In addition, the Civil Procedure in Argentina specifies that family law is based on the idea of the indissolubility of marriage. It distinguished between children born inside a marriage and those born outside it. 

The footnotes that accompany the articles of the Argentine Civil Code are a distinctive feature; in them. The Ministry of Justice requested that he annotate each item to indicate how closely it follows or departs from the rules of the nation and the main global powers now in effect.


Since July 1987, when Argentina joined the Hague Convention of 1970, international registration of Argentine trademarks has been mandatory. The execution of ‘letters of request’ in line with the method specified in the Hague Convention has proven to be an effective technique for gathering extraterritorial evidence.

In addition, Argentina officially said it would not respond to any letters of request seeking to implement the practice of pretrial discovery of documents, as it is called in common law nations.

Argentina also has a reservation about Article 4 of the Convention. Thus, any requests written in English or French will need to be translated into Spanish before they can be processed.

Despite these restrictions, Argentine law permits discovery in line with the Hague Convention’s Chapter 1 rules (i.e., the production of evidence in response to a written letter of request addressed from the competent asking authority to the Argentine authority). The articles of the Hague Convention are typically supplemented by the regulations of the NCCPC or other relevant legislation regarding the process to be followed. The Hague Convention allows ‘letters of request’ to obtain testimony and documentary evidence in Argentina for use in ongoing or future litigation in the United States. Requests for the production of evidence in U.S. litigation must be made to the appropriate court and sent to the Central Authority.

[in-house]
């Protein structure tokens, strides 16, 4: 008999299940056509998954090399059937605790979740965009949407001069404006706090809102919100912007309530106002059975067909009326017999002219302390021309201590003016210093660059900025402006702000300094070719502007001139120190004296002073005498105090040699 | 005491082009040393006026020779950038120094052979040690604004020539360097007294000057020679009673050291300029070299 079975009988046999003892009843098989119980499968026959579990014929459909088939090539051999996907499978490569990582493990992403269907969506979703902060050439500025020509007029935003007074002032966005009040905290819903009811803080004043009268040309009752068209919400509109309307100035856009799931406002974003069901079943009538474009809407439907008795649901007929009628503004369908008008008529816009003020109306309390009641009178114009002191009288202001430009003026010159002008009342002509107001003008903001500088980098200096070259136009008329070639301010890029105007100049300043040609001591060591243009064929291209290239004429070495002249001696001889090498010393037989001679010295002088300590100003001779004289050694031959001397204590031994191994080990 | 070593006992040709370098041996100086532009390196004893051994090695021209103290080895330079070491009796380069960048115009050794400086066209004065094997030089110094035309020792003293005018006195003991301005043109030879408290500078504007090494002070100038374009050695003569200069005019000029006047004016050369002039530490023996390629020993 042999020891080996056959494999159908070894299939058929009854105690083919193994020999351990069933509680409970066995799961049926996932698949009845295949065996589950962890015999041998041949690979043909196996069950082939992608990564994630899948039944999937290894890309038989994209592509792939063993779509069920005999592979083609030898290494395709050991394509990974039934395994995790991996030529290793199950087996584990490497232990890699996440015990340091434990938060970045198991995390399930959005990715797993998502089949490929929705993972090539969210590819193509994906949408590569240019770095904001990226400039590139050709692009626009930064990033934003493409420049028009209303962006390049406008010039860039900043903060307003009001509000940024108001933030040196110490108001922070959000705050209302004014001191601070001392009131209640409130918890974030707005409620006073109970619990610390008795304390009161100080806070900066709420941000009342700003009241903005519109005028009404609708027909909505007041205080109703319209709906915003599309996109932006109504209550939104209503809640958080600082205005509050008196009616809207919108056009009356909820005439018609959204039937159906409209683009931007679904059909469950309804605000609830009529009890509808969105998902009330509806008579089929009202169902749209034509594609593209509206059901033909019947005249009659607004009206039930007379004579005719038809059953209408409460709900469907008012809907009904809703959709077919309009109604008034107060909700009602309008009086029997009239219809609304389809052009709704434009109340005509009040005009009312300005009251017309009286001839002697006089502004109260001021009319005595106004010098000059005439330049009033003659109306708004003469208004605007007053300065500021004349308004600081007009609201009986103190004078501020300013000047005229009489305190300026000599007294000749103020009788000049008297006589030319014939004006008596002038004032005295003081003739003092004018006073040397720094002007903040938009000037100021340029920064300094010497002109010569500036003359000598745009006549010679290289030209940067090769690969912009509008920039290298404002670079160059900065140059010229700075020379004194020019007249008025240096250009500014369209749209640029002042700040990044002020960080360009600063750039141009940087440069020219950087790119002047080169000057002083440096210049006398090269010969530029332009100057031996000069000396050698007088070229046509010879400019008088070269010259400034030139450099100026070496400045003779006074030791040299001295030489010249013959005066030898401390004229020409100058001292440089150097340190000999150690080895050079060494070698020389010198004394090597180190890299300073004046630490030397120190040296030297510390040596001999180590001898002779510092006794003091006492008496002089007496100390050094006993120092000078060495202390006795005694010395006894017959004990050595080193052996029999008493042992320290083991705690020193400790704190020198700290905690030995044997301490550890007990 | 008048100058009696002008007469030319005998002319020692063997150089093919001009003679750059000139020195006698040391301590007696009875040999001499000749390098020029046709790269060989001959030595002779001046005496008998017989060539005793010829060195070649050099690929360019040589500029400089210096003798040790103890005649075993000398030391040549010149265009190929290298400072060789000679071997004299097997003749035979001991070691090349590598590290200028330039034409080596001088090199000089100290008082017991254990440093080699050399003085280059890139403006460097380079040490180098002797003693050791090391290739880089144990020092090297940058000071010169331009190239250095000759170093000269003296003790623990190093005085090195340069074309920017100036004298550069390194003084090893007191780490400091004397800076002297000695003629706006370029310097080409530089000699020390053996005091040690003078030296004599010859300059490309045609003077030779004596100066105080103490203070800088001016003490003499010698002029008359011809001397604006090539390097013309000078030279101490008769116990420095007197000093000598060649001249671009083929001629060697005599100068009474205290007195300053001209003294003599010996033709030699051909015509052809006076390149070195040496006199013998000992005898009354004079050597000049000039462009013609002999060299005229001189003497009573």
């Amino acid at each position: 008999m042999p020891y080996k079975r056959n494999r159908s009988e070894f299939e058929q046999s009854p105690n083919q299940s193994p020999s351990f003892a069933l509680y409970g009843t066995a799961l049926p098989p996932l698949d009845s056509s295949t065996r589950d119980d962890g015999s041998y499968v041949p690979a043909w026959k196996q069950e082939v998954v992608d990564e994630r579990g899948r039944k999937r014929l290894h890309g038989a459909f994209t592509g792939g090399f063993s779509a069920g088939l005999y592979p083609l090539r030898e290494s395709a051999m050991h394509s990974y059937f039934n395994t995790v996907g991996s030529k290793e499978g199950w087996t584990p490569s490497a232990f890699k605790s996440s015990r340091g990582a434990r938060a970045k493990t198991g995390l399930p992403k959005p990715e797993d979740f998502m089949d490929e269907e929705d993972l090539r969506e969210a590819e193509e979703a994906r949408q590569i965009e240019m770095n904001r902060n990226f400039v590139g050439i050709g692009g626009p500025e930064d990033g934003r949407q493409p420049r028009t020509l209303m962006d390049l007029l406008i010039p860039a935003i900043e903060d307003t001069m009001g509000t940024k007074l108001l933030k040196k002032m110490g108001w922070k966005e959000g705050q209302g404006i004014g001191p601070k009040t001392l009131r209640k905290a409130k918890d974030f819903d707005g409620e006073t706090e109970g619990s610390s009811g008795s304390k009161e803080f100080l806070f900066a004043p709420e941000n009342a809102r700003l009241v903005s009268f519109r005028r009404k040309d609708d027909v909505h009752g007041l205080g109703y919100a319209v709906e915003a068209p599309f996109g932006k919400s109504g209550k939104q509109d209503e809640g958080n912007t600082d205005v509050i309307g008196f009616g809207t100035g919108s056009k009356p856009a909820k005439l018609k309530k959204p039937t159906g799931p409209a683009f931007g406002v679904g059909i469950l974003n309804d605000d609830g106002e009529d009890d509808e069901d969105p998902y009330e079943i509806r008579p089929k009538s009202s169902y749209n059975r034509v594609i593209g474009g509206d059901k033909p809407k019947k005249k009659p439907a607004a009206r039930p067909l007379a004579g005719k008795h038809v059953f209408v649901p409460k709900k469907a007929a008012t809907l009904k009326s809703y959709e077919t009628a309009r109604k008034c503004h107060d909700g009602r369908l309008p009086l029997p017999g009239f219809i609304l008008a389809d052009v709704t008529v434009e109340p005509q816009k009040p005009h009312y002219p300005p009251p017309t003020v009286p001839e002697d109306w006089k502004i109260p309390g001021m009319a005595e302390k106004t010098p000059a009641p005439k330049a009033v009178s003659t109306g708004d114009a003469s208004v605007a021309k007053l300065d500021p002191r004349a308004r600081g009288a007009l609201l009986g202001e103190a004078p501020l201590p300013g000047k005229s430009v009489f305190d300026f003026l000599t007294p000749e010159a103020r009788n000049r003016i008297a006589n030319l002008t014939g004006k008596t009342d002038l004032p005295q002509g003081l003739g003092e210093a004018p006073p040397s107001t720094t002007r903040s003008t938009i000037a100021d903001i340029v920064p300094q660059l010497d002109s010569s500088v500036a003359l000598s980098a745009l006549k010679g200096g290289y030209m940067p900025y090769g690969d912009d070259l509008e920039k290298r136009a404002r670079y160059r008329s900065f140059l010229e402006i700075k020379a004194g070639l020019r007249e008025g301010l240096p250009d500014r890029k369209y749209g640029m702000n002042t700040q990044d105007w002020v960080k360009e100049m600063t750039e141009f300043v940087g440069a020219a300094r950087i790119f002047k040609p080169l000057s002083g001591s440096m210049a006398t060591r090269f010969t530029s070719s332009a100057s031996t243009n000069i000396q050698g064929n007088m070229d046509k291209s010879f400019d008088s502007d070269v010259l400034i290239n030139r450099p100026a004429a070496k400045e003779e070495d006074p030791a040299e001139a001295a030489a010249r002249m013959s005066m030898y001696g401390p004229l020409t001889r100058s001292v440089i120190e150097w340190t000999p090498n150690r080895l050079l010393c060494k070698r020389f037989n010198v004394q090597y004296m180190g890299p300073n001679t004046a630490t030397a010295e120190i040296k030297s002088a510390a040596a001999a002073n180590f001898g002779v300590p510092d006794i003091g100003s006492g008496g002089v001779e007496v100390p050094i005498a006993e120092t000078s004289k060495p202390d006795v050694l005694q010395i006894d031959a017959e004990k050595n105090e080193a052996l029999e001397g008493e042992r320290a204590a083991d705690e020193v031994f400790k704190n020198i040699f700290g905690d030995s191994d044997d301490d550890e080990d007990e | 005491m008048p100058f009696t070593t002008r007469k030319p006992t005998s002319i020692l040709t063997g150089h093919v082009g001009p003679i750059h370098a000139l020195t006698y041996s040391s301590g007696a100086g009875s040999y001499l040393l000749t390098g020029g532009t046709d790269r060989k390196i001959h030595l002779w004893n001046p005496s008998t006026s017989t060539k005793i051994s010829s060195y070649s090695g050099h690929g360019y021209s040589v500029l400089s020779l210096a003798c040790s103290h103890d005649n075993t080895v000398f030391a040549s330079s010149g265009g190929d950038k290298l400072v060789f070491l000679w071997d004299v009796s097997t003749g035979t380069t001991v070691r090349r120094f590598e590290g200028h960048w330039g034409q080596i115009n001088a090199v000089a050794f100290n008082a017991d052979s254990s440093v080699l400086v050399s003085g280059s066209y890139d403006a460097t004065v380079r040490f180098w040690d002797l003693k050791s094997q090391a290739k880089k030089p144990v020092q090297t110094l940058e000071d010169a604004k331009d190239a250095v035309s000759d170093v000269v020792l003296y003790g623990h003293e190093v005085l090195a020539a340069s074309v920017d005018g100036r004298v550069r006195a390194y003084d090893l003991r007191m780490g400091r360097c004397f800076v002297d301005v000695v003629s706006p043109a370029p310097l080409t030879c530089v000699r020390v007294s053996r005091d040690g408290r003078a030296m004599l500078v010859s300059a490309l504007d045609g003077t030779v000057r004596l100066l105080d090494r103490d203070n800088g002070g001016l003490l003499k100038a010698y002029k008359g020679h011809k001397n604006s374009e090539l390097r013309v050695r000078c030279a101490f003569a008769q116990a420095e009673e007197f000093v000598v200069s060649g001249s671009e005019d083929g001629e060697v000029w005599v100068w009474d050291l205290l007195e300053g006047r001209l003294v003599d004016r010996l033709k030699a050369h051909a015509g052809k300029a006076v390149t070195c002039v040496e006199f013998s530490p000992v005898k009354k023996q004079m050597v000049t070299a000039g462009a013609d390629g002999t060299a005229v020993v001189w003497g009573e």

The letter of request for documentary evidence must include both the location of the requested papers and the name of the person in possession of those documents. Any request must be submitted in Spanish or supported by a verified translation into Spanish. The request letter does not need notarization. Argentina’s Central Authority for receiving and serving letters of request from other Contracting Parties to the Hague Convention is the Office of International Assistance under the Legal Affairs Department of the Ministry of Foreign Affairs. Therefore, after the U.S. Central Authority has sent a letter of request to this agency, it will forward the letter to the court’s competent authority to provide the evidence in question.

The request letter is enforced in accordance with the applicable provisions of the Argentine procedure (the NCCCP or other provincial legislation). If the person to whom the letter of request is directed claims a privilege or restriction to testify under local or U.S. law, the Argentine court may refuse to execute the letter of request.

In addition, if a letter of request is [A.] insufficient or [B.] not within the court’s authority to execute, or [C.]  is deemed to violate local security or sovereignty, an Argentine court may refuse it.